If your spelling and grammar turns readers off right from the start, your thoughts and ideas are worthless because you’ve failed to communicate them to anyone.

The quote was attributed to Holly Jahangiri, a professional writer and author, and she’s absolutely right. Have you ever picked up a book (typically self-published) and, just a few pages in, got rid of it because the language in it wasn’t reaching you? Much of the time, it isn’t because the writer is using circumlocutory language, but because they never bothered to edit their prose and correct their spelling and grammar mistakes.

Now, there are some really great self-published works out there, actually. Well-written, with excellent spelling and grammar, free of egregious mistakes. I’m not knocking self-publishing. I’m knocking writers who don’t get their work copy edited before publishing because they don’t want to pay for it and couldn’t get their work published traditionally (likely because their query letter was so filled with said egregious errors, but that’s for another blog post).

Basically, what I’m saying is this:


But you can save that for the editing process.

Now, last week, I also said that dialog is a different matter altogether. Because it is. Essentially, don’t forget to listen to how people say the things they say. Ever read V.C. Andrews? This sort of Gothic thriller fiction was great for me, especially when I was a teenager, but one of the things I couldn’t stand was her dialog. Of course, it was purposefully crafted that way, but it was so stiff…so punctilious, it would get on my nerves.

Unless you’re going for that kind of prose and dialog, I would suggest you listen to the way people speak to one another, and work from there. If you have to, read it out loud and hear how it sounds. If it comes across as too stiff, change it up a bit and relax. Unless your speaker is an erudite university professor, you probably want it to come off a tad more unrefined.

Don’t let your hard work get pushed to the side by bad spelling, grammar, or overconscientious dialog. Get it edited, check it yourself, and be proud of the manuscript you’ve built.

Does Grammar Matter?

Okay, so you’re writing a novel, book, literary piece, short story, etc. Typically that means you have something to say. Maybe you’re not the best speller or grammarian in the world, but you have the right to tell your stories, just like anyone else.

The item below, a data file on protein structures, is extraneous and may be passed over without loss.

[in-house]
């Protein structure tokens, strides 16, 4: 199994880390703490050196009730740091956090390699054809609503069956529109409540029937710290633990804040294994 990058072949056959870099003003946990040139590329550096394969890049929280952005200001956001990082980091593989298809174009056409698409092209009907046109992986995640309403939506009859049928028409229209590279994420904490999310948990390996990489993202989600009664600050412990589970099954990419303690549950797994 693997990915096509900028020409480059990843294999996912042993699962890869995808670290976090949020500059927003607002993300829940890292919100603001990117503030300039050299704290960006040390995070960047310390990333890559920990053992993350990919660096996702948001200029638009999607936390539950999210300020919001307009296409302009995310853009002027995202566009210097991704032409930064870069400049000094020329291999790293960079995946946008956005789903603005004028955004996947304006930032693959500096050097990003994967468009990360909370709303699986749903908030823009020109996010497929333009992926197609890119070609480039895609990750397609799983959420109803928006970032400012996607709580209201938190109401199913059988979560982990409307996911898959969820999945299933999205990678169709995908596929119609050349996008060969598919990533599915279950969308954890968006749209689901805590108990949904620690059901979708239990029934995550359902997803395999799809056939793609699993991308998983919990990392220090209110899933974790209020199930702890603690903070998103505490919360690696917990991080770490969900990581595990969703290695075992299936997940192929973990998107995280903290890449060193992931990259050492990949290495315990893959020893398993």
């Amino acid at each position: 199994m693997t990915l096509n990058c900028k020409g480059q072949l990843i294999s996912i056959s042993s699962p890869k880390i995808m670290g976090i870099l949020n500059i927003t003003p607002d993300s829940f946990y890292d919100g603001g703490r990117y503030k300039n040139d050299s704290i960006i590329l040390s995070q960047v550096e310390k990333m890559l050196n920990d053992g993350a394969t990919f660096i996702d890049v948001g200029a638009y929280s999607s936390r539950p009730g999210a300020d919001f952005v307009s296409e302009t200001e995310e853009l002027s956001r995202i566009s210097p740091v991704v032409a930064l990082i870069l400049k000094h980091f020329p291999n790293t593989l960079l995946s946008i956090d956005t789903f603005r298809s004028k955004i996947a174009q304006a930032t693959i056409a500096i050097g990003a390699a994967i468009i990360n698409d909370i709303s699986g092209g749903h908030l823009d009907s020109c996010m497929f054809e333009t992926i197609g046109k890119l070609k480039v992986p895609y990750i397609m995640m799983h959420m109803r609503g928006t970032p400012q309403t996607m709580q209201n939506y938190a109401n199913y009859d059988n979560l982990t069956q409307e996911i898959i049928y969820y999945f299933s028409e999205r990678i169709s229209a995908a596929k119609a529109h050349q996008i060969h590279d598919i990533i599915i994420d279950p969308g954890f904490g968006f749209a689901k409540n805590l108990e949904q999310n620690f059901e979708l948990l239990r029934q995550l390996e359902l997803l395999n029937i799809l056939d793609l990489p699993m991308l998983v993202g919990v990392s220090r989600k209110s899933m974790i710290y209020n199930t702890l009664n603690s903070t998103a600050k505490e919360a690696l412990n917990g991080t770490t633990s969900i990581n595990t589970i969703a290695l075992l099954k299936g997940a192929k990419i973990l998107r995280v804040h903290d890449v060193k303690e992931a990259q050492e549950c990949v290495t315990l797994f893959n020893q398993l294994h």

So is the story more important than the spelling and grammar?

Yes, and no.

When you’re writing your story, you’re weaving a tale that, most likely, you will want read by more than just one or two people. Yes, yes, of course you’re writing your story for you, but be honest with yourself: wouldn’t you also like for other people to enjoy the story as much as you have?

If so, you’re going to need to get a copy edit.

You want to present a polished manuscript to your publisher. It doesn’t have to be perfect (no manuscript is), but you do want it to be as good as it can get so that the publisher doesn’t take one look at it and say, “this is a mess, forget it.”

There is an exception when it comes to spelling and grammar, though, and that’s in your dialog. When characters (and people) speak to one another, they don’t always follow the rules of grammar (they split infinitives, just as I did here, and they even do more than that) and the spelling may reflect their accents. They say, “I could care less,” instead of the correct “I couldn’t care less,” and they say, “ain’t,” “carryin'” and “Australopithecus afarensis.”

Just wanted to see if you were still paying attention.

So, with the exception of dialog, you want your narrative to be spelled correctly and use relatively proper grammar. Don’t make it a mess. Turn on that spell check, and have a couple of people go through and edit your copy once you’re finished.

Remember, even editors, when they go through your manuscript and make changes, are capable of spelling and grammar errors. No one is exempt. Always check your work.

Sometimes, it’s the difference between having your work read and having it trashed.